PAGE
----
Radiohead - "Fake plastic trees"

Thom Yorke (vocals) : "The product of a joke that wasn't really a joke and a very lonely drunken evening and, well, a breakdown of sorts. It was also a very nice melody that I had absolutely no idea what to do with".
The band had just been to see Jeff Buckley play a set (John Leckie, producer : "Thom realised that you could sing like he did, in falsetto, without sounding drippy") and when they got back into the studio, Thom recorded the vocals in two takes and broke down in tears. Yorke : "That was one of the worst days for me. I spent the first five or six hours at the studio just throwing a wobbly. I shouted at everyone and then John Leckie sent everybody else away. He sat me down and I did a the vocals for the track". Ed O'Brien (guitars) confirms : "This took a while to record only because it was better Thom just singing it with an acoustic guitar".
On a purely practical level, Leckie had achieved exactly what he needed: “A simple acoustic guitar–and-voice track, so we would at least have something we could put the strings onto the next day. Indeed, the day after the vocals were recorded, Caroline Lavelle and Johnny Mathias were supposed to come over and record their cello and violin parts. Leckie said to Jonny Greenwood (guitars) : "We'd better have something for them to play". So he just sat down there and then and scored it, creating a somber arrangement overnight, much in the style of Samuel Barber’s “Adagio for Strings,” which was composed in the 1930s. Greenwood (guitars) : "Writing the string parts was my studio highlight, in a megalomaniac kinda way".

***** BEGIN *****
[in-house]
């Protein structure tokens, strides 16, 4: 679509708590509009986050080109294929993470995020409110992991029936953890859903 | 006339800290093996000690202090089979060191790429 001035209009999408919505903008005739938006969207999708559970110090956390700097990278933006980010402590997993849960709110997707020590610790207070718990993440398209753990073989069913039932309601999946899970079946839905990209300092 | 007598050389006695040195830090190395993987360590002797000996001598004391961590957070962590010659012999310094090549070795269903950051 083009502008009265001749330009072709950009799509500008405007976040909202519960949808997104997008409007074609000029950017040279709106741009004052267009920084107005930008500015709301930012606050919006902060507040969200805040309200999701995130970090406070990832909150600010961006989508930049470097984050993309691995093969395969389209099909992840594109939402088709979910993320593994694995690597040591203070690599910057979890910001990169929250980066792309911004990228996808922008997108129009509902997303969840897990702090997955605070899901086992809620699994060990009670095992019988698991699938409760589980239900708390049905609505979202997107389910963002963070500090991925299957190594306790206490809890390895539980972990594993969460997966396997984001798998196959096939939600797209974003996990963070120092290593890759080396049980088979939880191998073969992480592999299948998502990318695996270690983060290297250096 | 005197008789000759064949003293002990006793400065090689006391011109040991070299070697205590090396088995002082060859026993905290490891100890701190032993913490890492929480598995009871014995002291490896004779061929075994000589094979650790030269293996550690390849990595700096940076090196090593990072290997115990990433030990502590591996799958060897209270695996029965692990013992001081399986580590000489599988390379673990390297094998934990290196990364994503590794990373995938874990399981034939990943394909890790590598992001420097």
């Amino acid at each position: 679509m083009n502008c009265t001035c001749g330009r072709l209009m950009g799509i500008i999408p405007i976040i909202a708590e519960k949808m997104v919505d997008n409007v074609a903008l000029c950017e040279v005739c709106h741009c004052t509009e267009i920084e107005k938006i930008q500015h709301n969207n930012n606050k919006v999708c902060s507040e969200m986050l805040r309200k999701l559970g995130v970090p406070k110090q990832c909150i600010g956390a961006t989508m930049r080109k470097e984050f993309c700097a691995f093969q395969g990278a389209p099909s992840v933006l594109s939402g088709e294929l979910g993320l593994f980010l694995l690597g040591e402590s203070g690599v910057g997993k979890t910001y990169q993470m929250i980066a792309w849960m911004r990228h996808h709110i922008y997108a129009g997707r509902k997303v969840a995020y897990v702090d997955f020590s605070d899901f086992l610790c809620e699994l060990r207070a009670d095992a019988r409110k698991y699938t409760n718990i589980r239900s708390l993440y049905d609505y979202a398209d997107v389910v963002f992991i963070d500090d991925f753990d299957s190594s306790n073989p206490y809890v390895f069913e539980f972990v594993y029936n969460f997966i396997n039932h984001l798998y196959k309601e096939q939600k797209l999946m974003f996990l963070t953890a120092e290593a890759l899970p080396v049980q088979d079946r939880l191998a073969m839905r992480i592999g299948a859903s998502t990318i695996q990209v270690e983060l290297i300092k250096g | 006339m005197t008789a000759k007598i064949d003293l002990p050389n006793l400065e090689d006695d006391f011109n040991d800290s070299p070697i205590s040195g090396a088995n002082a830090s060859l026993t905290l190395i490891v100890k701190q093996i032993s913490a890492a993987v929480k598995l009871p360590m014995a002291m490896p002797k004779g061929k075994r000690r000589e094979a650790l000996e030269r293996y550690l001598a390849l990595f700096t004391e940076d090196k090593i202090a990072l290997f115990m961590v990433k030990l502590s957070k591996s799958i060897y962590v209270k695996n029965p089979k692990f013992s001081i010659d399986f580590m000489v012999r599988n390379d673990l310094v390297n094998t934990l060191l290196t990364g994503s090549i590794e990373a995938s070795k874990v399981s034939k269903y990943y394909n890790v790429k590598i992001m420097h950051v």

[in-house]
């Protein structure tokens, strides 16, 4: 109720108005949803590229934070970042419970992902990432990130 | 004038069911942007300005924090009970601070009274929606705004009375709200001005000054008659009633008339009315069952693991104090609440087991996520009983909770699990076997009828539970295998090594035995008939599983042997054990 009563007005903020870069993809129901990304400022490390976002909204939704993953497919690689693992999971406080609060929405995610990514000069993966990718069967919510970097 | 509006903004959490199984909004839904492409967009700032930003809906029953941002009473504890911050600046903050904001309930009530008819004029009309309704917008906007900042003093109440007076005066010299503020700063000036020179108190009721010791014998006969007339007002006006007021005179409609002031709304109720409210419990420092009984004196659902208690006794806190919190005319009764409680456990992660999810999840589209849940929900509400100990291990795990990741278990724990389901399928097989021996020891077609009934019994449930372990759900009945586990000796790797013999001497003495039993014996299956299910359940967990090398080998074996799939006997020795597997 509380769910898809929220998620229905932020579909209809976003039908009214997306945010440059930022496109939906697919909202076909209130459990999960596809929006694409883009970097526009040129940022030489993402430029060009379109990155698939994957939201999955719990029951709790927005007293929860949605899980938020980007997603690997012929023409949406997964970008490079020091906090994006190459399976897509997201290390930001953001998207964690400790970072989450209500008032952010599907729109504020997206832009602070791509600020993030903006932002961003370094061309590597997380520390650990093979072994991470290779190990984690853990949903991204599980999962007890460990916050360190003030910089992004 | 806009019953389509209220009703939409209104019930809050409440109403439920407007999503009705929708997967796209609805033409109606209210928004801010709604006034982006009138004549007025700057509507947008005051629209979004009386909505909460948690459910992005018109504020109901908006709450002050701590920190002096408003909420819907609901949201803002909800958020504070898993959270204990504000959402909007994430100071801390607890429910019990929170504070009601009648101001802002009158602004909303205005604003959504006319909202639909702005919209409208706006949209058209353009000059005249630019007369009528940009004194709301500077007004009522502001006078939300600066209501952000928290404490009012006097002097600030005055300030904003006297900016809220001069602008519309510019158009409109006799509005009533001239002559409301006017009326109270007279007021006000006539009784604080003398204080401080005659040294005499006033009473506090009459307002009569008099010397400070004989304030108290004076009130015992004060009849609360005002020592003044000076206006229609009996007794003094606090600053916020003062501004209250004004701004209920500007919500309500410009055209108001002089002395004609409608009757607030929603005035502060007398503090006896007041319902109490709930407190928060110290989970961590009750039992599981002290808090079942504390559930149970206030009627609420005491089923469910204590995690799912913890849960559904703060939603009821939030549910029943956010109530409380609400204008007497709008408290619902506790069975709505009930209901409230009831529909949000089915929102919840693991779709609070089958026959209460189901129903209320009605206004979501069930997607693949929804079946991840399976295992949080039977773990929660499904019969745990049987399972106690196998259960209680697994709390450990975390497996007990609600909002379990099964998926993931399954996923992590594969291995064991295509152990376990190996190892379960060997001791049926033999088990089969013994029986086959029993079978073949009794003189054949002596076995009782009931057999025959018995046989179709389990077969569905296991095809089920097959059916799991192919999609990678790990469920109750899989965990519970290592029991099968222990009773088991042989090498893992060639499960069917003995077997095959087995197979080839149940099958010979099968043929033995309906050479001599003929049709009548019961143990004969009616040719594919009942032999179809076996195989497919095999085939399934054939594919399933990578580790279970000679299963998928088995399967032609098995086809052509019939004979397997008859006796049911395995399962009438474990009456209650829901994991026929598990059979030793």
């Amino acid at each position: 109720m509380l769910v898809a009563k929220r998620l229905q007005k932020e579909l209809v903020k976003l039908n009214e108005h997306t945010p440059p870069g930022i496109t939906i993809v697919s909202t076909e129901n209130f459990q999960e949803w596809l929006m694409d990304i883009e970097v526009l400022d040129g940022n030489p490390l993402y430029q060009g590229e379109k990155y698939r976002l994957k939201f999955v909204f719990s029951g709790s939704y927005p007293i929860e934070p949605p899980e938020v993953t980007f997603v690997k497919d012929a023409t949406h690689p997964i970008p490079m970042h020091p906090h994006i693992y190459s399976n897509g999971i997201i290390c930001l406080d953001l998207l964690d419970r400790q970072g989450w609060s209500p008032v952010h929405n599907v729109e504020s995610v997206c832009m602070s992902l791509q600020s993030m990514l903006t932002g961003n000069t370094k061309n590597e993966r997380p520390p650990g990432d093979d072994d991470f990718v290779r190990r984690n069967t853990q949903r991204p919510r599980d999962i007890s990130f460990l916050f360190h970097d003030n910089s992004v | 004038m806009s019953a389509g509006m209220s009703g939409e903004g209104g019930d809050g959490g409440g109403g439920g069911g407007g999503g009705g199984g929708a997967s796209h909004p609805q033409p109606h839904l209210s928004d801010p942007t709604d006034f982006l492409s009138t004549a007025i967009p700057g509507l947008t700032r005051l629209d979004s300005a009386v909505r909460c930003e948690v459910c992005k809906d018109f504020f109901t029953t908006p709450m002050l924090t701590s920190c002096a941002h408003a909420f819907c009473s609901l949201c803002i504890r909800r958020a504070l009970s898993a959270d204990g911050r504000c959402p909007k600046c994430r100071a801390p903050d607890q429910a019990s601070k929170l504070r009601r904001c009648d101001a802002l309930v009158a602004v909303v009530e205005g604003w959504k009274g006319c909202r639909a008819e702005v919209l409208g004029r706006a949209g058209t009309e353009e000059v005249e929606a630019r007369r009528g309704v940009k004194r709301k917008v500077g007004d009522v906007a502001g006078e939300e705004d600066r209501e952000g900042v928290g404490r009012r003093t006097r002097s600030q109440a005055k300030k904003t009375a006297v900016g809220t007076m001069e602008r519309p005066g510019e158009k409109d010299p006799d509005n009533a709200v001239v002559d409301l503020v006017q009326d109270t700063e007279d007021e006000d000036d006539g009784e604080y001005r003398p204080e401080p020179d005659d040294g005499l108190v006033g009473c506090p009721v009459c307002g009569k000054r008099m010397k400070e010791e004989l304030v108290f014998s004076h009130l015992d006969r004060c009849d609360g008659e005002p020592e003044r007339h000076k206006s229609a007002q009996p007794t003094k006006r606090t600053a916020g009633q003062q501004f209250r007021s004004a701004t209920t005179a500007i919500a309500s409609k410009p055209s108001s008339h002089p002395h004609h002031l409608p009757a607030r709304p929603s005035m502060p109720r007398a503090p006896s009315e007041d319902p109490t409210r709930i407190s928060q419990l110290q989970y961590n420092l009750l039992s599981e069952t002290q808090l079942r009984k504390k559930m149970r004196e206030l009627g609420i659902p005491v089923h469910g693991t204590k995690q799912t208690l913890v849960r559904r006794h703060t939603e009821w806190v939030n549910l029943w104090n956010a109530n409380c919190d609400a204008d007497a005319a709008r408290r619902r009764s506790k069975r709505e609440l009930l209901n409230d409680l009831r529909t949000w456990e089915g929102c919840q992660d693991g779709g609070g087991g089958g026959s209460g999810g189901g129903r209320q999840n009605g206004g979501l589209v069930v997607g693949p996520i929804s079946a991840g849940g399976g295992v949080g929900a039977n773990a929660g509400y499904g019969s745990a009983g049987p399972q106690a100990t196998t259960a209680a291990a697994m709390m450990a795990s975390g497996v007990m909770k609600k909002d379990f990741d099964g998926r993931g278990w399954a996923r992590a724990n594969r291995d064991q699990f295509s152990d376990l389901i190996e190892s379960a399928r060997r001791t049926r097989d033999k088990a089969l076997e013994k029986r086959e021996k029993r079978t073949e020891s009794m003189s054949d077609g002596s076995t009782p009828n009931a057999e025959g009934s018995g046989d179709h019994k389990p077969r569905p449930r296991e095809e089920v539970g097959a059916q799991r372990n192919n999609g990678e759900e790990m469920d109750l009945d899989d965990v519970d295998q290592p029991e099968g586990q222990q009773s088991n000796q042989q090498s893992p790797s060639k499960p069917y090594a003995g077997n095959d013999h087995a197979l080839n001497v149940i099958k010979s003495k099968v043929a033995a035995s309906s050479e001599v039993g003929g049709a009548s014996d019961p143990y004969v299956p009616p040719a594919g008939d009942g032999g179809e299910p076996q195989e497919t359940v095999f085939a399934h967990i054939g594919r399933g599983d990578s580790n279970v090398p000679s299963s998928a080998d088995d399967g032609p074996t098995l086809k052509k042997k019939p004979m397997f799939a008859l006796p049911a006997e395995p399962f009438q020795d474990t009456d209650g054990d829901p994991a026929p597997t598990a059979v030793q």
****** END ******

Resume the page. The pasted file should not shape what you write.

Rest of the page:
Next, the song was fleshed out with overdubs of Hammond organ, bass and drums to gradually build the intensity behind Yorke’s anguished, world-weary lyrics.
The track also benefited from a happy accident when mixer Paul Kolderie got to work on the tapes. The distorted guitars that lurch unexpectedly into the middle of the final verse were originally planned for the start of the verse, but Kolderie missed his cue. Yorke : "It was a mistake, but we kept it".
Radiohead had a track they were happy with, but the American record company, expecting the album to be full of "Creep"-like hits insisted that Radiohead use a Bob Clearmountain mix of "Fake plastic trees". Yorke said: "No way. All the ghost-like keyboard sounds and weird strings were completely gutted out of his mix, like he'd gone in with a razor blade and chopped it all up. It was horrible".
In the end, what you get is a song written about/against the world of mass marketing and mass consumption, but that also appears on the Clueless soundtrack. Yorke : "It makes perfect sense to me. It's a song about going shopping".
Available on the album "The Bends"